Objective: We analyze the quality of the systematic reviews about International Development in the Campbell Collaboration in order to obtain higher-quality evidence.Methods:We collected 32 related systematic reviews.We used MOOSE table to evaluate the quality of literature, and used STATA 13.0 software to find valuable conclusions.

Main findings: We found that item 10 (OR = 28.33 95%CI:1.16,693.33) and item 25 (OR=10.5 95% CI:1.41,78.06) were significant of funding; for the number of countries, item 34 (OR=308.33 95% CI:11.60,8194.76) had a statistically significant change; for the number of institutions, item 9 (OR= 0.036 95% CI: 0.002,0.71) and item 23 (OR=0.19 95% CI: 0.04,0.94) had significant changes; but the number of authors and year were not significant.The change in the number of funds impact on the report quality of International Development systematic reviews.

+Poster 16


Poster: PRIME-IPD: A systematic approach to data management in Individual participant data (IPD) meta-analyses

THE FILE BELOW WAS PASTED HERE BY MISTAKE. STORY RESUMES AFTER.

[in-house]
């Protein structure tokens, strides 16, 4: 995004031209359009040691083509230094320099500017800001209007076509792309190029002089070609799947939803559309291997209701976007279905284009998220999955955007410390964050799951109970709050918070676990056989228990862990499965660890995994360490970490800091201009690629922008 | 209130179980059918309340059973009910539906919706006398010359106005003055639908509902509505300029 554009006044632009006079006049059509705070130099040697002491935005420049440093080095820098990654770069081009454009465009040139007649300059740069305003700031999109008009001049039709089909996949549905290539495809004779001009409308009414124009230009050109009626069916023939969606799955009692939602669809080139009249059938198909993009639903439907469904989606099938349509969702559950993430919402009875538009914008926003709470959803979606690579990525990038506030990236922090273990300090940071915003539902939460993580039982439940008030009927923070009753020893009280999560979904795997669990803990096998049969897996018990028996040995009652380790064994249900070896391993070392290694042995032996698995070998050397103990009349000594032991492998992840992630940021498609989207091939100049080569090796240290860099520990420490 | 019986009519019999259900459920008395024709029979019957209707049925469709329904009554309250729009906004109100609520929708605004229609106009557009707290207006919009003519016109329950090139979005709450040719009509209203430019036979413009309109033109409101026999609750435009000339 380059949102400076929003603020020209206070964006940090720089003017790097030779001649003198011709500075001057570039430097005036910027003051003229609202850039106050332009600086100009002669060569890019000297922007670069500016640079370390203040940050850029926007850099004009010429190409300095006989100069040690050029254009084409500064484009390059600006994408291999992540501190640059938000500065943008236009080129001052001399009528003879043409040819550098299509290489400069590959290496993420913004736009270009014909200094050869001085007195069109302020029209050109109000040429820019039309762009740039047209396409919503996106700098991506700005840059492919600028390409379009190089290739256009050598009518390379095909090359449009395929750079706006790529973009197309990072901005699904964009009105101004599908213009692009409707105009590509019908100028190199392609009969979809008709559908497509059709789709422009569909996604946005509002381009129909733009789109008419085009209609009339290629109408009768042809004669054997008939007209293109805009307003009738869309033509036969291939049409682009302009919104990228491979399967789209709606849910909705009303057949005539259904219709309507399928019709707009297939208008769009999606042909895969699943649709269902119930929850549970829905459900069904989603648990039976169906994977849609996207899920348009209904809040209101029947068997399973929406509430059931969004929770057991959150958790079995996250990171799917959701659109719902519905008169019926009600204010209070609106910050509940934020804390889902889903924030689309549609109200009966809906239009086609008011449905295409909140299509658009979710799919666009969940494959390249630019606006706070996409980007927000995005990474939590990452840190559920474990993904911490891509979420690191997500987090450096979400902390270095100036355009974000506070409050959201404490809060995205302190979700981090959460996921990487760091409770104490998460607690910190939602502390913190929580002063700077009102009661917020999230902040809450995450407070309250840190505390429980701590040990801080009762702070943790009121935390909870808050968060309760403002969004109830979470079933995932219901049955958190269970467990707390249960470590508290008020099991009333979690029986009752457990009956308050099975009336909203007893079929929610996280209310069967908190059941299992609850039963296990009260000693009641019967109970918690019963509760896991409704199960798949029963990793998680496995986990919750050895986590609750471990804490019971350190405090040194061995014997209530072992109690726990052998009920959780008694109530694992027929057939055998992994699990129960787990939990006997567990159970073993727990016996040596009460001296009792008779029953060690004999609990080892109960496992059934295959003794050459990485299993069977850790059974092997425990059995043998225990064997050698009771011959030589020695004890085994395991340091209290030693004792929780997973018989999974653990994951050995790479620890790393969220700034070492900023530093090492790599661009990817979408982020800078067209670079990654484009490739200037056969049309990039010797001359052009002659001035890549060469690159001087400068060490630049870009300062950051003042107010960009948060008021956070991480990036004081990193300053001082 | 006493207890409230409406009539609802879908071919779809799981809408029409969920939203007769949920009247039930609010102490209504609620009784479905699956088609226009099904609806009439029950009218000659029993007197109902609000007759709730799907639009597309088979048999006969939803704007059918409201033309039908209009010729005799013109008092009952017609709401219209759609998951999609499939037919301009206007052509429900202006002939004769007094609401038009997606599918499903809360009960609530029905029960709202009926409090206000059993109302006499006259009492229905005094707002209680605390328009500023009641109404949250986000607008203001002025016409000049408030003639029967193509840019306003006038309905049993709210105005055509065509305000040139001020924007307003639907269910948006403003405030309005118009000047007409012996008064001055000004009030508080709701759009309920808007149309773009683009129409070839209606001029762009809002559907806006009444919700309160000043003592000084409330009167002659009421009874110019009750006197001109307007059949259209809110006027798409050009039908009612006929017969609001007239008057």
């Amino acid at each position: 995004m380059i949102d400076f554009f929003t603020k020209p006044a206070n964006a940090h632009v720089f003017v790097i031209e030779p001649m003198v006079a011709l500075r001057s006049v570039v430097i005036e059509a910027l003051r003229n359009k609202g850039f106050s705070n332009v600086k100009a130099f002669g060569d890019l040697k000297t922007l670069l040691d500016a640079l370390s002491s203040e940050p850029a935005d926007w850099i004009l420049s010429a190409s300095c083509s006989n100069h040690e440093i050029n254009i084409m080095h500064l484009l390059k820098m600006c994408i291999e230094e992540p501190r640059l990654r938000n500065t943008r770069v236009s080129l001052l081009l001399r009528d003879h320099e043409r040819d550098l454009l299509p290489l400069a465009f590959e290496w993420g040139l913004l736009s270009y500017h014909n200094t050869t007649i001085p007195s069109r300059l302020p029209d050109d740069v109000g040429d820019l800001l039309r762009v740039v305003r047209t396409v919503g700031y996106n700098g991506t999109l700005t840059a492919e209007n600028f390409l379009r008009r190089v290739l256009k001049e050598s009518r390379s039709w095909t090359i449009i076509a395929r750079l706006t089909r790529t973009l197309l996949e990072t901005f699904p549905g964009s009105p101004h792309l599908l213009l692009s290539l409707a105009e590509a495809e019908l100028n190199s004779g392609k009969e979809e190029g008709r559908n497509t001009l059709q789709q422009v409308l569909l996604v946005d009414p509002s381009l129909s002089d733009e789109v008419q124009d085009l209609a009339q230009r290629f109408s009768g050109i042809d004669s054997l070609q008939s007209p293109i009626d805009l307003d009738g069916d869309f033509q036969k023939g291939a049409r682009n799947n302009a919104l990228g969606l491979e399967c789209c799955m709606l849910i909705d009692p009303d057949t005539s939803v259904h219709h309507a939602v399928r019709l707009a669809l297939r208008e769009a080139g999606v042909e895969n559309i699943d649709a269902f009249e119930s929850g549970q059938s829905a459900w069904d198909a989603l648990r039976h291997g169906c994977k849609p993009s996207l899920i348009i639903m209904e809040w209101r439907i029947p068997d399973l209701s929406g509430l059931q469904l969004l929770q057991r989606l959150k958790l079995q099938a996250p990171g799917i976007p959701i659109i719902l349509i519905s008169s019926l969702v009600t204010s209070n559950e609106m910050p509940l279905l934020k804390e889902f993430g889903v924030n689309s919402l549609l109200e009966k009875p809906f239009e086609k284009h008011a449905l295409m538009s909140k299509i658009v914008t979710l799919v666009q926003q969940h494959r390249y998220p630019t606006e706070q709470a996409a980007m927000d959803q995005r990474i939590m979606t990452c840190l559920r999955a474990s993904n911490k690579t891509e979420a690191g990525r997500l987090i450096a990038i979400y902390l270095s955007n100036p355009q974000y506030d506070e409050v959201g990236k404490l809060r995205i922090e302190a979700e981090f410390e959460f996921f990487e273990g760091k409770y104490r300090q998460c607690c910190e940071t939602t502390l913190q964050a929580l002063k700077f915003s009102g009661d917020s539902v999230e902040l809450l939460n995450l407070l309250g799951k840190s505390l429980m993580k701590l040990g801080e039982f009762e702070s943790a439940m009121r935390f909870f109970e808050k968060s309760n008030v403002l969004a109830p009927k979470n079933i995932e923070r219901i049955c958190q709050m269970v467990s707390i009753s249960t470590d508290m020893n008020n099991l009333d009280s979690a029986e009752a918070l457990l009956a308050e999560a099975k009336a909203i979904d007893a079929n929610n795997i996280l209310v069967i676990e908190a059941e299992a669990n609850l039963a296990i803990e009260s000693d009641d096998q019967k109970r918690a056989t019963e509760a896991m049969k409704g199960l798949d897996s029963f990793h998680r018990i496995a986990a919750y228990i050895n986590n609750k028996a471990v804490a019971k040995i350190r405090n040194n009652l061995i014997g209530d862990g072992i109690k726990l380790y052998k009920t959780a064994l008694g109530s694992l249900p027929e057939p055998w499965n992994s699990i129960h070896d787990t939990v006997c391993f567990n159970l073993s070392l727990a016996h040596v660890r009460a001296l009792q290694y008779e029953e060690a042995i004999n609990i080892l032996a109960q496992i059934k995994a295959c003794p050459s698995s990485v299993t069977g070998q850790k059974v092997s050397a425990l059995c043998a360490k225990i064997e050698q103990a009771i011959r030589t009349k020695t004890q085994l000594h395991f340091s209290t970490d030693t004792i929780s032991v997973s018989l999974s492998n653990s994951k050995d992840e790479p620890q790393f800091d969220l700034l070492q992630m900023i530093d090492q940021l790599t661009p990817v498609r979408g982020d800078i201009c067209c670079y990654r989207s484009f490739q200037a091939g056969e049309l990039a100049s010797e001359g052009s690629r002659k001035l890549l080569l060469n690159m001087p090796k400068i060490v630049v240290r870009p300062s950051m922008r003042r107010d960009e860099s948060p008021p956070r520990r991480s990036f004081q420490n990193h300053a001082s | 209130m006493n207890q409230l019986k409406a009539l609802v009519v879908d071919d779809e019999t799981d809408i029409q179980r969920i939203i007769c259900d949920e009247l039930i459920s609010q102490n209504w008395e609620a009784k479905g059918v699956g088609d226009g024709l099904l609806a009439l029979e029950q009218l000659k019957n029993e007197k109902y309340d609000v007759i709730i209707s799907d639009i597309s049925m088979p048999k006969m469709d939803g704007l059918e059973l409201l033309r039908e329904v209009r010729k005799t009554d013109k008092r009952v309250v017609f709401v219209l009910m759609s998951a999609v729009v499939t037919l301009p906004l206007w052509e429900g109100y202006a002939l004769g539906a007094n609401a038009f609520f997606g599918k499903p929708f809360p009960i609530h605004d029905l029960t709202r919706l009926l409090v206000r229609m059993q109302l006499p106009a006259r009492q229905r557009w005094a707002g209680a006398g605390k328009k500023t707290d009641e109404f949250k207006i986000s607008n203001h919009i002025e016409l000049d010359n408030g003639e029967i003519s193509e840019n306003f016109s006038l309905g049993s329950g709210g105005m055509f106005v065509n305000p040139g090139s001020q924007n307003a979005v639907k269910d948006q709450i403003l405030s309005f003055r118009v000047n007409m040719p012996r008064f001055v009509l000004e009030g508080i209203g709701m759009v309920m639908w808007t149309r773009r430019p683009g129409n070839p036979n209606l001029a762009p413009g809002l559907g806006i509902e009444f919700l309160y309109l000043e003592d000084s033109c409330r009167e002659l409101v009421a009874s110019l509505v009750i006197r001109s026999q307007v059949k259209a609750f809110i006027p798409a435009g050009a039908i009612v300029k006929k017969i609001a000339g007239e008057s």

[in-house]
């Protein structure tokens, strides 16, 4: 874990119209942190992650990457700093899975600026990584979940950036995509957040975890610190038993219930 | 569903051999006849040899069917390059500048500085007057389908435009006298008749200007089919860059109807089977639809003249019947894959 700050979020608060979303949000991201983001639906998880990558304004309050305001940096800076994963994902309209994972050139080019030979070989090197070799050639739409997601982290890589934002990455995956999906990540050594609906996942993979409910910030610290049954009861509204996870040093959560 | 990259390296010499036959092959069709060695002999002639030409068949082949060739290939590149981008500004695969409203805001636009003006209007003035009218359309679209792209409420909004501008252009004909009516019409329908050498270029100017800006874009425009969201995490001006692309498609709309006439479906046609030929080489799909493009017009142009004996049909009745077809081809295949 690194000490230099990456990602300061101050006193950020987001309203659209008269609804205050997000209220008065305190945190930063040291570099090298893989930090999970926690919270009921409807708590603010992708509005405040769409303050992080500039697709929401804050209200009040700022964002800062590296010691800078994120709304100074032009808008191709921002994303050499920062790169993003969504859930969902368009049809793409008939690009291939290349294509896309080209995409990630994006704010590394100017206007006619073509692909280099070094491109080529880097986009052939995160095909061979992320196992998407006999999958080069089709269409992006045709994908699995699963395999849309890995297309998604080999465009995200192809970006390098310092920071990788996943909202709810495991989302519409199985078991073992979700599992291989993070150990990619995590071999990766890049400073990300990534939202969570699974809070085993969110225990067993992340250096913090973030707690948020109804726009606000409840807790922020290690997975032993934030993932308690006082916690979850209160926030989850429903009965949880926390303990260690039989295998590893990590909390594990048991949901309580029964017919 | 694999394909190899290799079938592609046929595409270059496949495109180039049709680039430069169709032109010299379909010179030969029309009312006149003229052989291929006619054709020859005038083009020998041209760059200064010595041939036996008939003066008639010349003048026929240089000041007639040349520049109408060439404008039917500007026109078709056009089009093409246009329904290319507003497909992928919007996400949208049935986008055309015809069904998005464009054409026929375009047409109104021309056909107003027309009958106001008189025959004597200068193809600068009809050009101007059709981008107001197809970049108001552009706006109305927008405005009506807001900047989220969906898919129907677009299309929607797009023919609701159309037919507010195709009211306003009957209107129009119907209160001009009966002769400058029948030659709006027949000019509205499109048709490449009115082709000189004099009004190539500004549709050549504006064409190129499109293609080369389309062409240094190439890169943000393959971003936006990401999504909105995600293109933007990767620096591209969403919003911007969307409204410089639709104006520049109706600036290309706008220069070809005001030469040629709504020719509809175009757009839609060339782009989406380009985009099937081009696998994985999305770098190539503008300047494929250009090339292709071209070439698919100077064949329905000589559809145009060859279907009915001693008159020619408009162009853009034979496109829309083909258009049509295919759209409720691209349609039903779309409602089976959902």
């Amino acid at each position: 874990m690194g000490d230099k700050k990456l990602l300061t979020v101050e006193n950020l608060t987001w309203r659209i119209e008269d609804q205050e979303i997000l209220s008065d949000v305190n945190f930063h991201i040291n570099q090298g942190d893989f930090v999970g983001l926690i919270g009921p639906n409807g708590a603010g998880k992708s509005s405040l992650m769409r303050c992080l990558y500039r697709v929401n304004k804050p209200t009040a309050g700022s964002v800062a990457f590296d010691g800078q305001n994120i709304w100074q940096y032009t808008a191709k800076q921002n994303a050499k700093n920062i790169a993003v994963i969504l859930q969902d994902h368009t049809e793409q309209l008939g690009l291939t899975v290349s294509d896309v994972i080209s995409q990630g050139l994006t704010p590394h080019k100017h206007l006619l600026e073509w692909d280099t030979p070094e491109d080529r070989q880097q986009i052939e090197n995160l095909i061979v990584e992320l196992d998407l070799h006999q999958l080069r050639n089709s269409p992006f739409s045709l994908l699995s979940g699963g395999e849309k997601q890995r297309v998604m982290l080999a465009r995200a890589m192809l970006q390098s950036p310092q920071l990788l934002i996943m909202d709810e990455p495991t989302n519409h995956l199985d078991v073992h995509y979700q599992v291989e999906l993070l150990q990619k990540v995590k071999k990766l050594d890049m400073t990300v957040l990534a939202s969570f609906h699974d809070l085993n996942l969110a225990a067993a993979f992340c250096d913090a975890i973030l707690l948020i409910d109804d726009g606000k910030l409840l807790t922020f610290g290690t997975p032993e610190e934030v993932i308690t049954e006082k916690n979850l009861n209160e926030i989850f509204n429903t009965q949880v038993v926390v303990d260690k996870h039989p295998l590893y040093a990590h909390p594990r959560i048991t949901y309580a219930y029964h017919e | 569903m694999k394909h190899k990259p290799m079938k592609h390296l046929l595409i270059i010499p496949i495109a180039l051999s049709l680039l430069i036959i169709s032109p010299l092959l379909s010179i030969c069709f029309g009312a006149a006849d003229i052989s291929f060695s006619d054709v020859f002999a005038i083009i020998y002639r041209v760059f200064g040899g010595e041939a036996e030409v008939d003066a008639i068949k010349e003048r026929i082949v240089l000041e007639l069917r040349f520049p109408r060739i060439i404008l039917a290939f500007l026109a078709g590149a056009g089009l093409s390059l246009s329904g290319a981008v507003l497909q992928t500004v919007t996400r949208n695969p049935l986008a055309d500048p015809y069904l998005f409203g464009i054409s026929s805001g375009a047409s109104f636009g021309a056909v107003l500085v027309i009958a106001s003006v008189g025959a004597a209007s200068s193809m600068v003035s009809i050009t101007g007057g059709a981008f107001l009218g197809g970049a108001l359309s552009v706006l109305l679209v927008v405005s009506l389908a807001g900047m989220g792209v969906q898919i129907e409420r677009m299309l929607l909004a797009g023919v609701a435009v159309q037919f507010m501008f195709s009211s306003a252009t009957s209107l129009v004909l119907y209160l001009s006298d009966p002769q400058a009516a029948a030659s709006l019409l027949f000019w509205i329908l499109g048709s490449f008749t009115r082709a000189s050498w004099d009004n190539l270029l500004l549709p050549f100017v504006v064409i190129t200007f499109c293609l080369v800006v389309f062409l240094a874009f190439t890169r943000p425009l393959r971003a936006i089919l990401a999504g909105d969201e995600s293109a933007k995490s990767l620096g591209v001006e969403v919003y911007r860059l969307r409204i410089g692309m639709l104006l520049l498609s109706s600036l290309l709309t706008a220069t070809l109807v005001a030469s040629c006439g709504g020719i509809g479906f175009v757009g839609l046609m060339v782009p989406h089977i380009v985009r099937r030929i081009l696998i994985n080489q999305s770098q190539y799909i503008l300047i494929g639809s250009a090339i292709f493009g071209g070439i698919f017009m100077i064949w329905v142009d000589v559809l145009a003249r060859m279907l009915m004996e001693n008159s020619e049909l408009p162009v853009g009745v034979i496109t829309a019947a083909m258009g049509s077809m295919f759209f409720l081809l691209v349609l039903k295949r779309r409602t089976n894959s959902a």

Affiliation: Bruyere Research

Presenter: Vivian Welch

Abstract: Individual participant data (IPD) meta-analysis has been considered the “gold standard” in meta-analyses for exploring individual level characteristics and their association with effects. However, many challenges are encountered in data preparation when undertaking IPD analyses.
We developed an approach to collecting, verifying and preparing IPD for analysis as part of a Campbell systematic review on deworming.
The steps involve Preparation, Replication, Imputation, Measurement, and Estimation (PRIME) of eligible IPD datasets. It facilitates the standardization of indicators, identifies potential inconsistencies in the data and handling of missing variables of interest.
We will discuss the feasibility of IPD using these steps and relevance for international development policy questions.

+Poster 17


Poster: Impact of the duration of breastfeeding on the intelligence of children: a systematic review with network meta-analysis

Affiliation: School of public Health, Lanzhou University

Presenter: Liangying Hou